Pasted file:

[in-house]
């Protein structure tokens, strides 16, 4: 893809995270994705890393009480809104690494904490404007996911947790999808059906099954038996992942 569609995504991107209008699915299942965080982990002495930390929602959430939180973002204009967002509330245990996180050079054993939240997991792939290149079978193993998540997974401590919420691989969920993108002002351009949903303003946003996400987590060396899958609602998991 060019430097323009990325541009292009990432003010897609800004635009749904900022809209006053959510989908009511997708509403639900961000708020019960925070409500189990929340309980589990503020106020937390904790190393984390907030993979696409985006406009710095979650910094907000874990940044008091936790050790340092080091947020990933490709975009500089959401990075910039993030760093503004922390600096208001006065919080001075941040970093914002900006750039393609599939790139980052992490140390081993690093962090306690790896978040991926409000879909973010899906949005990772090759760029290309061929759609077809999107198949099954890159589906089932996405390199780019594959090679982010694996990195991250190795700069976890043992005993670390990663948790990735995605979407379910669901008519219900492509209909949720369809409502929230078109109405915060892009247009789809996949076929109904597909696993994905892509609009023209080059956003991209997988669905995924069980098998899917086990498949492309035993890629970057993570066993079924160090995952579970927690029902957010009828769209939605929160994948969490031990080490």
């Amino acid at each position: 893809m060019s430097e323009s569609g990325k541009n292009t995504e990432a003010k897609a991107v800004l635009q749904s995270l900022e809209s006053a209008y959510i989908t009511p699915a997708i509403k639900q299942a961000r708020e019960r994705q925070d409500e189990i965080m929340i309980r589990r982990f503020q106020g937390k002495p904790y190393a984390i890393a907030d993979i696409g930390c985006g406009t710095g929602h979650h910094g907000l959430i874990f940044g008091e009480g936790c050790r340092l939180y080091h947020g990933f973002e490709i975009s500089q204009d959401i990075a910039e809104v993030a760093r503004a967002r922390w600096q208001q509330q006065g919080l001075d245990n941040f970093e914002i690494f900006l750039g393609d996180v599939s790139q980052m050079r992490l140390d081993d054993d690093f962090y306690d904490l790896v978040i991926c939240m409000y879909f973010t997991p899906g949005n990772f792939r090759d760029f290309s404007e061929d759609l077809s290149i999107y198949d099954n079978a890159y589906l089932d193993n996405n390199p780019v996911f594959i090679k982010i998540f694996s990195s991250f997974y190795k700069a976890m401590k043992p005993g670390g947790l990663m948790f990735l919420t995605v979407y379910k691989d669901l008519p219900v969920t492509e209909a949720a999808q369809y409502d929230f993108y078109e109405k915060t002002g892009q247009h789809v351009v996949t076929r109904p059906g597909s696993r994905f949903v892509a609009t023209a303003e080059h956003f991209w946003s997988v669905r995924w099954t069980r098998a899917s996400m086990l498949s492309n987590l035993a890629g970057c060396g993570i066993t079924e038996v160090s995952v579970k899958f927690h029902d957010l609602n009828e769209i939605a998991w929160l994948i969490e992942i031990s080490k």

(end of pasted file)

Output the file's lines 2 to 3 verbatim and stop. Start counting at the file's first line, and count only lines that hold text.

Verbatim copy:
């Protein structure tokens, strides 16, 4: 893809995270994705890393009480809104690494904490404007996911947790999808059906099954038996992942 569609995504991107209008699915299942965080982990002495930390929602959430939180973002204009967002509330245990996180050079054993939240997991792939290149079978193993998540997974401590919420691989969920993108002002351009949903303003946003996400987590060396899958609602998991 060019430097323009990325541009292009990432003010897609800004635009749904900022809209006053959510989908009511997708509403639900961000708020019960925070409500189990929340309980589990503020106020937390904790190393984390907030993979696409985006406009710095979650910094907000874990940044008091936790050790340092080091947020990933490709975009500089959401990075910039993030760093503004922390600096208001006065919080001075941040970093914002900006750039393609599939790139980052992490140390081993690093962090306690790896978040991926409000879909973010899906949005990772090759760029290309061929759609077809999107198949099954890159589906089932996405390199780019594959090679982010694996990195991250190795700069976890043992005993670390990663948790990735995605979407379910669901008519219900492509209909949720369809409502929230078109109405915060892009247009789809996949076929109904597909696993994905892509609009023209080059956003991209997988669905995924069980098998899917086990498949492309035993890629970057993570066993079924160090995952579970927690029902957010009828769209939605929160994948969490031990080490």
């Amino acid at each position: 893809m060019s430097e323009s569609g990325k541009n292009t995504e990432a003010k897609a991107v800004l635009q749904s995270l900022e809209s006053a209008y959510i989908t009511p699915a997708i509403k639900q299942a961000r708020e019960r994705q925070d409500e189990i965080m929340i309980r589990r982990f503020q106020g937390k002495p904790y190393a984390i890393a907030d993979i696409g930390c985006g406009t710095g929602h979650h910094g907000l959430i874990f940044g008091e009480g936790c050790r340092l939180y080091h947020g990933f973002e490709i975009s500089q204009d959401i990075a910039e809104v993030a760093r503004a967002r922390w600096q208001q509330q006065g919080l001075d245990n941040f970093e914002i690494f900006l750039g393609d996180v599939s790139q980052m050079r992490l140390d081993d054993d690093f962090y306690d904490l790896v978040i991926c939240m409000y879909f973010t997991p899906g949005n990772f792939r090759d760029f290309s404007e061929d759609l077809s290149i999107y198949d099954n079978a890159y589906l089932d193993n996405n390199p780019v996911f594959i090679k982010i998540f694996s990195s991250f997974y190795k700069a976890m401590k043992p005993g670390g947790l990663m948790f990735l919420t995605v979407y379910k691989d669901l008519p219900v969920t492509e209909a949720a999808q369809y409502d929230f993108y078109e109405k915060t002002g892009q247009h789809v351009v996949t076929r109904p059906g597909s696993r994905f949903v892509a609009t023209a303003e080059h956003f991209w946003s997988v669905r995924w099954t069980r098998a899917s996400m086990l498949s492309n987590l035993a890629g970057c060396g993570i066993t079924e038996v160090s995952v579970k899958f927690h029902d957010l609602n009828e769209i939605a998991w929160l994948i969490e992942i031990s080490k």